History of Legal Dress

Painting of Charles II resting his arm on a cannon
Charles II wearing a shoulder-length periwig.
Image Courtesy: Grace Elliot Blog

British legal dress has a long and rich history of traditions and symbolism. It was developed from the lay dress of the medieval period. In order to preserve the continuity and dignity of justice, judges and barristers adopted suitable costumes to convey the unchanging status and impartiality of justice in society.

Few regulations exist about the development of British legal dress. The principal document is the Judges’ Rules of 1635. The rules related to the robes worn by judges but not the dress worn by barristers. The rules only attempted to codify existing judicial dress rather than introduce innovations.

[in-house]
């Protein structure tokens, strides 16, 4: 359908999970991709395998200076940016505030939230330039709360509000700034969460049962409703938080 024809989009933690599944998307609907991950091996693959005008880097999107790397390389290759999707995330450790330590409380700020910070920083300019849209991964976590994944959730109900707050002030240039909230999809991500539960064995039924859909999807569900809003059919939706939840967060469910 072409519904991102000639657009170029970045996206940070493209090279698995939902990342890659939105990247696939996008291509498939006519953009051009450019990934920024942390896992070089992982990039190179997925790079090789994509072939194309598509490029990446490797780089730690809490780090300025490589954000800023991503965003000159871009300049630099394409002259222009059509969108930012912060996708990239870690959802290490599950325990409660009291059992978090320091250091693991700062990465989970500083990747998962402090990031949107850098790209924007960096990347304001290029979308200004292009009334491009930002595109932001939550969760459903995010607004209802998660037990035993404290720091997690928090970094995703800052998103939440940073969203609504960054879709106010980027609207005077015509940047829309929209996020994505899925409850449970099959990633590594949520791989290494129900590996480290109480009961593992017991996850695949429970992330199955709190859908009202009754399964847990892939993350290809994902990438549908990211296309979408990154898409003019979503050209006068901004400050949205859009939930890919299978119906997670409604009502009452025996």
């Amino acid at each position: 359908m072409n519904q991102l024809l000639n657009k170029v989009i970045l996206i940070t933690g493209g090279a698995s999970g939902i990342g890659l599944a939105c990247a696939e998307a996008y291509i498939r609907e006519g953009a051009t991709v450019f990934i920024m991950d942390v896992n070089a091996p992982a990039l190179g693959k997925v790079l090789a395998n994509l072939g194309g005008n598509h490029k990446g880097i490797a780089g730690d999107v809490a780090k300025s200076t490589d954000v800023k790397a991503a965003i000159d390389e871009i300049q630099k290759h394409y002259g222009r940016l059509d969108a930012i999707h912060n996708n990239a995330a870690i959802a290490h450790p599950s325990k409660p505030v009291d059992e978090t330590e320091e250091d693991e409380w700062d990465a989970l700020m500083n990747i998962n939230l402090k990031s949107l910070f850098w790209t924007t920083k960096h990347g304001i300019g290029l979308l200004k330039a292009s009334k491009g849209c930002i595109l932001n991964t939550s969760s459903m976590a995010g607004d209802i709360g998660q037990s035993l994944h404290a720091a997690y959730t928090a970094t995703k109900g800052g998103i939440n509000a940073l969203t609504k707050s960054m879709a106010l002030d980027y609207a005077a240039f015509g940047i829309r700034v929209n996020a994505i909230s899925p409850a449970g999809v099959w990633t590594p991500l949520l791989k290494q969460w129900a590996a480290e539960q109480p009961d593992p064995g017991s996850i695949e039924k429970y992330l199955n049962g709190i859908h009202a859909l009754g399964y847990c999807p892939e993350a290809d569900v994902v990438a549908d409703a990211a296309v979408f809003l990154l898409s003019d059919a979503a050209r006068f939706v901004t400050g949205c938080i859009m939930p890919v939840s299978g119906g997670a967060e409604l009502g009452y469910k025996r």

The custom of wearing one of the most noted items of legal dress – wigs – dates back to about 3000BC when nobility wore wigs made from real hair or sheep wool. Henry III of France introduced the fashion for false hair amongst his countrymen. Before the 17th century British lawyers did not wear wigs, but kept their hair and beards moderately short.

It was Charles II who introduced wigs into polite society. In 1667 Samuel Pepys wrote:

… “very handsome, and new periwig, make a great show.”